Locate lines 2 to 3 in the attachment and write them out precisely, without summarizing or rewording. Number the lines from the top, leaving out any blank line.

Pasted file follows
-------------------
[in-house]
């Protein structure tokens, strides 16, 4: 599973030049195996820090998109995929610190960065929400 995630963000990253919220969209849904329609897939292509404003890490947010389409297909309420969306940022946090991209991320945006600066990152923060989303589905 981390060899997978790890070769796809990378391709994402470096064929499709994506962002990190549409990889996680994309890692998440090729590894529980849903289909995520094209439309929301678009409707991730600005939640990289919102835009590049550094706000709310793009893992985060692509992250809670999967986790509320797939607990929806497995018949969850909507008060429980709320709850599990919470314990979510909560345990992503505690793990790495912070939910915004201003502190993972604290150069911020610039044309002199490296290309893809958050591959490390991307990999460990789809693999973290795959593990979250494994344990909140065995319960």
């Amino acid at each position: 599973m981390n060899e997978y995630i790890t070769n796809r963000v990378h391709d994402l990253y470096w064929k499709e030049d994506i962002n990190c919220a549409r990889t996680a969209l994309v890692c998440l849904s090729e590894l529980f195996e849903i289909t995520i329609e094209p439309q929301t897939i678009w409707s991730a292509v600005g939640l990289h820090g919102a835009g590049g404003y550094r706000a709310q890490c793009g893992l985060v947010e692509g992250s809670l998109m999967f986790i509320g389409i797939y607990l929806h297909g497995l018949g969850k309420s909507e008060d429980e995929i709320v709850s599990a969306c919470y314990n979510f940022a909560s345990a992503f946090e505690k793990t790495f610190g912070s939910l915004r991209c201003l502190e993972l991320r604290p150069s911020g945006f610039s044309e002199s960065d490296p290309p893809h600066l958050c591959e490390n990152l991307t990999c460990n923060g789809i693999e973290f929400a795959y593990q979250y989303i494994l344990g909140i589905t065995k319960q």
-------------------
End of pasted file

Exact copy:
């Protein structure tokens, strides 16, 4: 599973030049195996820090998109995929610190960065929400 995630963000990253919220969209849904329609897939292509404003890490947010389409297909309420969306940022946090991209991320945006600066990152923060989303589905 981390060899997978790890070769796809990378391709994402470096064929499709994506962002990190549409990889996680994309890692998440090729590894529980849903289909995520094209439309929301678009409707991730600005939640990289919102835009590049550094706000709310793009893992985060692509992250809670999967986790509320797939607990929806497995018949969850909507008060429980709320709850599990919470314990979510909560345990992503505690793990790495912070939910915004201003502190993972604290150069911020610039044309002199490296290309893809958050591959490390991307990999460990789809693999973290795959593990979250494994344990909140065995319960």
């Amino acid at each position: 599973m981390n060899e997978y995630i790890t070769n796809r963000v990378h391709d994402l990253y470096w064929k499709e030049d994506i962002n990190c919220a549409r990889t996680a969209l994309v890692c998440l849904s090729e590894l529980f195996e849903i289909t995520i329609e094209p439309q929301t897939i678009w409707s991730a292509v600005g939640l990289h820090g919102a835009g590049g404003y550094r706000a709310q890490c793009g893992l985060v947010e692509g992250s809670l998109m999967f986790i509320g389409i797939y607990l929806h297909g497995l018949g969850k309420s909507e008060d429980e995929i709320v709850s599990a969306c919470y314990n979510f940022a909560s345990a992503f946090e505690k793990t790495f610190g912070s939910l915004r991209c201003l502190e993972l991320r604290p150069s911020g945006f610039s044309e002199s960065d490296p290309p893809h600066l958050c591959e490390n990152l991307t990999c460990n923060g789809i693999e973290f929400a795959y593990q979250y989303i494994l344990g909140i589905t065995k319960q």